It is far too normal to have an accident in agriculture.

The event that brought me to this moment of revelation was my husband Jake slicing off the end of his finger a few weeks ago when it got trapped in a trailer door. Don’t worry – he’s on the mend. I was going to say he’s still in one piece but that wouldn’t be strictly true.

The medical staff in A&E dealt with it very efficiently. Their parting advice was along the lines of: “We would like you to rest this. However, we know what you farmers are like, you will ignore our instructions, but if you continue to work and it gets infected, the whole finger will have to come off, so look after it.”

This was very perceptive. Clearly, they had encountered many farmers before and they phrased their advice so persuasively that, although Jake did continue to work, he was very careful.

What has surprised me is how many other people we know have suffered these injuries. At every gathering since his accident, Jake has met several others with similarly damaged digits. Watching them compare notes on their injuries is like witnessing a secret society of gangsters who have all undergone a gruesome initiation ceremony. The causes were usually implements and equipment, ranging from fence-post knockers to combines.

Farming people have a stoical attitude to these accidents. There is a tendency to regard this sort of thing as just bad luck and part of life’s rich tapestry.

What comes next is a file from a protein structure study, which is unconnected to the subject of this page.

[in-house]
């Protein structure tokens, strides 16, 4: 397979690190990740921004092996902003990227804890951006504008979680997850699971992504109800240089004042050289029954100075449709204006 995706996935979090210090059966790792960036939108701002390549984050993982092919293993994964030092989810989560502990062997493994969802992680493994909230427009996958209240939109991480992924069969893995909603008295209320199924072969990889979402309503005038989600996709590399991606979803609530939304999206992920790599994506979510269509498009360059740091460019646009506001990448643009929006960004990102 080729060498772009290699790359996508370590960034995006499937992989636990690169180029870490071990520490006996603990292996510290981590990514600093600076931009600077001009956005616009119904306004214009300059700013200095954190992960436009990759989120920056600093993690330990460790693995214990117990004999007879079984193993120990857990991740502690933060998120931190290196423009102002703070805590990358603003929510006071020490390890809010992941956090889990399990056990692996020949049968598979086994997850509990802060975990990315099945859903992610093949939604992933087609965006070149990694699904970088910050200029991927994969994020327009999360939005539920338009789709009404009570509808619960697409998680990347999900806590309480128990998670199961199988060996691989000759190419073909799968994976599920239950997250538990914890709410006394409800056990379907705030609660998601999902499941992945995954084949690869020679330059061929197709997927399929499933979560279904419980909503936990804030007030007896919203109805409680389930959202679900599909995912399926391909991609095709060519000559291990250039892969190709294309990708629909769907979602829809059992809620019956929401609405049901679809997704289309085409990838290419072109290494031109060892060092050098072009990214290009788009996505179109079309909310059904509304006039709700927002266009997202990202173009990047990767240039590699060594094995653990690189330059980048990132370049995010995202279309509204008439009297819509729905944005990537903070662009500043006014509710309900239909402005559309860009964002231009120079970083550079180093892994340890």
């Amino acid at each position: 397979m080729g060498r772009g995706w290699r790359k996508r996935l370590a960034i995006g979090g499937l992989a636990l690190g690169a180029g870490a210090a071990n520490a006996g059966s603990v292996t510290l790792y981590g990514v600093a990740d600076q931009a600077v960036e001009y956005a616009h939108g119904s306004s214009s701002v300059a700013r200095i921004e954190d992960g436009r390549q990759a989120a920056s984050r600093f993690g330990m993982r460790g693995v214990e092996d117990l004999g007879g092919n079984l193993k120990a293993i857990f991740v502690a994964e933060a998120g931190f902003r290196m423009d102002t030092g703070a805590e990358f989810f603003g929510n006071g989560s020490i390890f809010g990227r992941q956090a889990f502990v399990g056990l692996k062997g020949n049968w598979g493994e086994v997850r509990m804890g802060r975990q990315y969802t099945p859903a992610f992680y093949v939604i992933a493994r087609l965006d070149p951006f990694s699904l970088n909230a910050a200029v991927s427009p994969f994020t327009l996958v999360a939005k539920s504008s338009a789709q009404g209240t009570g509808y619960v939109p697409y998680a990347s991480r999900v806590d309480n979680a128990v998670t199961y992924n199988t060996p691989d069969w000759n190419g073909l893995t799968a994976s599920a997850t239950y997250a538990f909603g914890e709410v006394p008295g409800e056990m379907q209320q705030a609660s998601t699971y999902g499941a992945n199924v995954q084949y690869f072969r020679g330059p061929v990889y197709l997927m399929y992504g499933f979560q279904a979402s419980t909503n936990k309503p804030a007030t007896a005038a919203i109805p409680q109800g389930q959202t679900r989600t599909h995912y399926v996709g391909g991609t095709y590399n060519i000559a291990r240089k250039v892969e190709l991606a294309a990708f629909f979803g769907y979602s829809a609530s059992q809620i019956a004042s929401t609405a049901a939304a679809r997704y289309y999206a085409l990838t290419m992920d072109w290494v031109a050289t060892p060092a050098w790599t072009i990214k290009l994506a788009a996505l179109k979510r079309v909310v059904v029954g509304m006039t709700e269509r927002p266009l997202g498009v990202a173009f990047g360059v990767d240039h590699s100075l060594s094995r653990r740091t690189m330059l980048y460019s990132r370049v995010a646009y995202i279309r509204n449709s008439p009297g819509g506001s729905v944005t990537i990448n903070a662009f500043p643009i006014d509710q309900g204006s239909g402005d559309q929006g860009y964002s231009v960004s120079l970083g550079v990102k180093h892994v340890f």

Except it isn’t really, is it? Farming is about raising domesticated animals and growing plants. It does not involve keeping man-eating tigers, walking on a high wire or working with explosives. It should not be intrinsically dangerous. Yet we all know several people who have had very serious accidents, and know of others who have lost limbs or even died. Every year agriculture seems to feature at the top of the most dangerous jobs list. Why is this acceptable?

I remember visiting factories 20 years ago as a trainee accountant and seeing strict enforcement of rules on protective clothing, the storage and handling of chemicals and the operation of machinery. There was no big deal about this – it was just part of the job.

I knew from home that attitudes to health and safety were not always the same in agriculture. At the time, the main reasons seemed to be resentment of outside interference, together with an element of overconfidence and in some cases, pure ignorance. Nowadays, I think the ignorance has gone. However, interference from outside bodies is still regarded with suspicion.

Here’s a little test. Recently there was a story about someone who had been prosecuted for using a corn bucket to lift some men to do work on a shed roof.

Somebody had taken a photo and reported him to the Health and Safety Executive. No one was hurt, but he was convicted of a health and safety breach, fined and ordered to pay costs. What is your reaction?

a) How rotten it was of somebody to sneak

b) How mean it was of HSE to prosecute

c) Actually, lifting people in a corn bucket doesn’t sound particularly safe.

If option c) didn’t enter your mind, perhaps you are not giving safety considerations a high enough priority. Most farm accidents arise because people are putting convenience ahead of safety. This has to stop. I, for one, do not want to wipe up any more blood.

Elizabeth and husband Jake – who have two children, Julia and Archie – farm 235ha of hill ground on the Otterburn Firing Range in Northumberland. They have 520 breeding ewes and 30 suckler cows and went organic in 2001. Brought up on a dairy farm, Elizabeth is an accountant by training, with a background in corporate finance and business appraisal.

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